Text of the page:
Nama4: I am a 72-year-old woman with a leaky aortic valve. My 83-year-old brother had his replaced three years ago. My cardiologist seemed unconcerned two years ago, the last time I was examined. Should I go every three to five years for a re-check or will I know when mine needs attention? I am healthy, take no meds, and feel great.

Deborah Kwon, MD: If the interval at which echo is done depends on how much leakage you have now. If it is mild, can do it every three to five years - if it is moderate then need it yearly.

Ca.wolf: Should a 46-year-old healthy asymptomatic male who has both a mother with bavd, surgically repaired, and a cousin with bavd be screened with an echocardiogram even if no regurgitation is heard under auscultation? What is the timeframe for the screening? What is the risk of aortic aneurysm for such a person?

Deborah Kwon, MD: 50% of patients with bicuspid aortic valve also have aortic valve dilation. All patients with bicuspid aortic valves should be screened for aortic aneurysm.


Aortic Valve Surgery

pharmerbrad: I am a 47-year-old male in good health (6'4", 195#) except for a very leaky bicuspid aortic valve, which will require surgical attention. There is no stenosis or calcification. I am being monitored with periodic echocardiograms with my cardiologist. Question #1: How durable are aortic valve repairs? Question #2: Do you use the On-X aortic valve at Cleveland Clinic, and if so, are your cardiologists comfortable with keeping those patients at INR 1.5-2.0, as they are approved for? This is appealing to me because I am very active (mountain biking, hunting, running, etc.) and find the lower risk of bleeding to be desirable. I am also not impressed by the limited lifespan of tissue valves (esp. in young active patients), and would not like the prospect of multiple heart surgeries down the road.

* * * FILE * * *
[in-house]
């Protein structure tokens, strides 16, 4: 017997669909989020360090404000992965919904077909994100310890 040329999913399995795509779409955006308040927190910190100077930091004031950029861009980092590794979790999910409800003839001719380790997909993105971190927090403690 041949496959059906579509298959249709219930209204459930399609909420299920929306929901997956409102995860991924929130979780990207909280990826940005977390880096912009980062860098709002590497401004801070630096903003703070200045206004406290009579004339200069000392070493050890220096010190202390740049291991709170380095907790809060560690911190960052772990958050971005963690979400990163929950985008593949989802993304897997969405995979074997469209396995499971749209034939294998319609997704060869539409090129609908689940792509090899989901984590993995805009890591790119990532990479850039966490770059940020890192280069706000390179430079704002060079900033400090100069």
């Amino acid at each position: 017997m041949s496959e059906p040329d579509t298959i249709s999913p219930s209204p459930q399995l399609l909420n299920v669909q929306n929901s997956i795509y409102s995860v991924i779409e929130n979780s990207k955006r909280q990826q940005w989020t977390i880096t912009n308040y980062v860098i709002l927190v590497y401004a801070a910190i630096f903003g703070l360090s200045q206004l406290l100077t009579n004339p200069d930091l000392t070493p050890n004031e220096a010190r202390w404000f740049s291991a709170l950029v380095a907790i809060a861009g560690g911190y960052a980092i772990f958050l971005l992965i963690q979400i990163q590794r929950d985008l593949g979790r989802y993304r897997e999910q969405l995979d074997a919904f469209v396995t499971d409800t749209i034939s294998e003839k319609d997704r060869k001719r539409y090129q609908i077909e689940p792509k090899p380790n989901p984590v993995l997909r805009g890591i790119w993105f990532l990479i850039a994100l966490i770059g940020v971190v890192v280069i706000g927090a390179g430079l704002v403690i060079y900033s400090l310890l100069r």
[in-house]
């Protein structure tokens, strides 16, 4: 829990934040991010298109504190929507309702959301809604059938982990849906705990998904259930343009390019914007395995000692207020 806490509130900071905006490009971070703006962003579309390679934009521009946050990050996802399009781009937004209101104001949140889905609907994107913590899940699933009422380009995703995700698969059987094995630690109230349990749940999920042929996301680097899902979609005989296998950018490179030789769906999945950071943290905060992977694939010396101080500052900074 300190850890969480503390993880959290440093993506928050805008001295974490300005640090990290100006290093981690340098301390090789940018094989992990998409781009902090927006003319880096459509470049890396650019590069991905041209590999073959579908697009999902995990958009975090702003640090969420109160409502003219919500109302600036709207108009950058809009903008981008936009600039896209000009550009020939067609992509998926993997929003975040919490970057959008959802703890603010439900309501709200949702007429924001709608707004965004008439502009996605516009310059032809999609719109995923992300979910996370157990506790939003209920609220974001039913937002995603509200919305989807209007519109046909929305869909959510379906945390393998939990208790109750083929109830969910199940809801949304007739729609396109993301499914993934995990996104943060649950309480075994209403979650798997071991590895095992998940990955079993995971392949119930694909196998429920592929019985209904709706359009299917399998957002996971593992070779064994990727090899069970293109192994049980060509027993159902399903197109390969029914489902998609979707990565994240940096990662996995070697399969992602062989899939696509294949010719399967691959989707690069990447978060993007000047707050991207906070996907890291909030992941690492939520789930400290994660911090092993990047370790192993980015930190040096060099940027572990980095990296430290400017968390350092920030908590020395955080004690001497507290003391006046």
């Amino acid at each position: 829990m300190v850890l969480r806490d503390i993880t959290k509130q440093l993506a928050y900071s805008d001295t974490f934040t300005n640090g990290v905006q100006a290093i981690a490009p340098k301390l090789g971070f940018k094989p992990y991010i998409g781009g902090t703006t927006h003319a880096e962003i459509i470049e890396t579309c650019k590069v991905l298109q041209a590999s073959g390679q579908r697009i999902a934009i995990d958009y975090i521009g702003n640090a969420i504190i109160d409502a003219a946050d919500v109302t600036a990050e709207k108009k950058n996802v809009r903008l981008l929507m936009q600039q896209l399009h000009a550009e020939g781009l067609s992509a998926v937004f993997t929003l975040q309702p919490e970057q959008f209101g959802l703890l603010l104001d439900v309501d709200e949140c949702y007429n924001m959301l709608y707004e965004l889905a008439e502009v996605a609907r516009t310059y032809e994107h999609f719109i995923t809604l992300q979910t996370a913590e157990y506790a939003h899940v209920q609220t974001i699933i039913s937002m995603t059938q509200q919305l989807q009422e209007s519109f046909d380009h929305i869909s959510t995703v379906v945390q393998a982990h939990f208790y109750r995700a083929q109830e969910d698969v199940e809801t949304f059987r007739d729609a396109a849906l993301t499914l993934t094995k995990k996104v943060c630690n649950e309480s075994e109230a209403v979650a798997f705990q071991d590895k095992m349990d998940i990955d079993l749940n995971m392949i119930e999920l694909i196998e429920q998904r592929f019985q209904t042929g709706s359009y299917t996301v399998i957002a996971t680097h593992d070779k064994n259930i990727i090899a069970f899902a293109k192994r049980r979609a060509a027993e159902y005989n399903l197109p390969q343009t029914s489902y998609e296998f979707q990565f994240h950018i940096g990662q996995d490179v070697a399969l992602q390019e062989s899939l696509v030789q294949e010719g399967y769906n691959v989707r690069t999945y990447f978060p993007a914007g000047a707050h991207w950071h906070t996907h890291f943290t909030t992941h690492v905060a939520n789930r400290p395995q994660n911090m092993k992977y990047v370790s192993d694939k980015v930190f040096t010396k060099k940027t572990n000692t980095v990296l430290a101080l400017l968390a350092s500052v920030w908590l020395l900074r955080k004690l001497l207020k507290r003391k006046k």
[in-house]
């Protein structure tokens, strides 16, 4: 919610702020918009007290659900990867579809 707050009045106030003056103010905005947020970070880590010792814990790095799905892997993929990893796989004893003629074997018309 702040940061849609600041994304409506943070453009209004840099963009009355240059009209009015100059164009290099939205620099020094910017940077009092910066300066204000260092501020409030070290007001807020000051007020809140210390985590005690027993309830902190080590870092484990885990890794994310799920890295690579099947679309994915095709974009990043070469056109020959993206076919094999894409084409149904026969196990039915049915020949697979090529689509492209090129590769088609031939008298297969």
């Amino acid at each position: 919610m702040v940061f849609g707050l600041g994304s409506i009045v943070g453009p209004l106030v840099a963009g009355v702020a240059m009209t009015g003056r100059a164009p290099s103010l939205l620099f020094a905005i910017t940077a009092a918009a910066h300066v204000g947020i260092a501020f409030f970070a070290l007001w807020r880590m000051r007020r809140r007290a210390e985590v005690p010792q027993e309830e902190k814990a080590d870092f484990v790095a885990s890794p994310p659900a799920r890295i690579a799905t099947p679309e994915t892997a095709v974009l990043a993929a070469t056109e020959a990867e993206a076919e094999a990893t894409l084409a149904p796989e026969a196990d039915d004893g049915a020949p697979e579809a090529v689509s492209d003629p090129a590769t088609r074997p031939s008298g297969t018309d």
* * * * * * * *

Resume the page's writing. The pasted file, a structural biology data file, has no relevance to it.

Douglas Johnston, MD: Yes we use Onx valves especially with patients who mechanical valves are appropriate.

Deborah Kwon, MD: For patients who do not have risk of bleeding - we still typically go by the threshold of two-three for INR because of more long term data.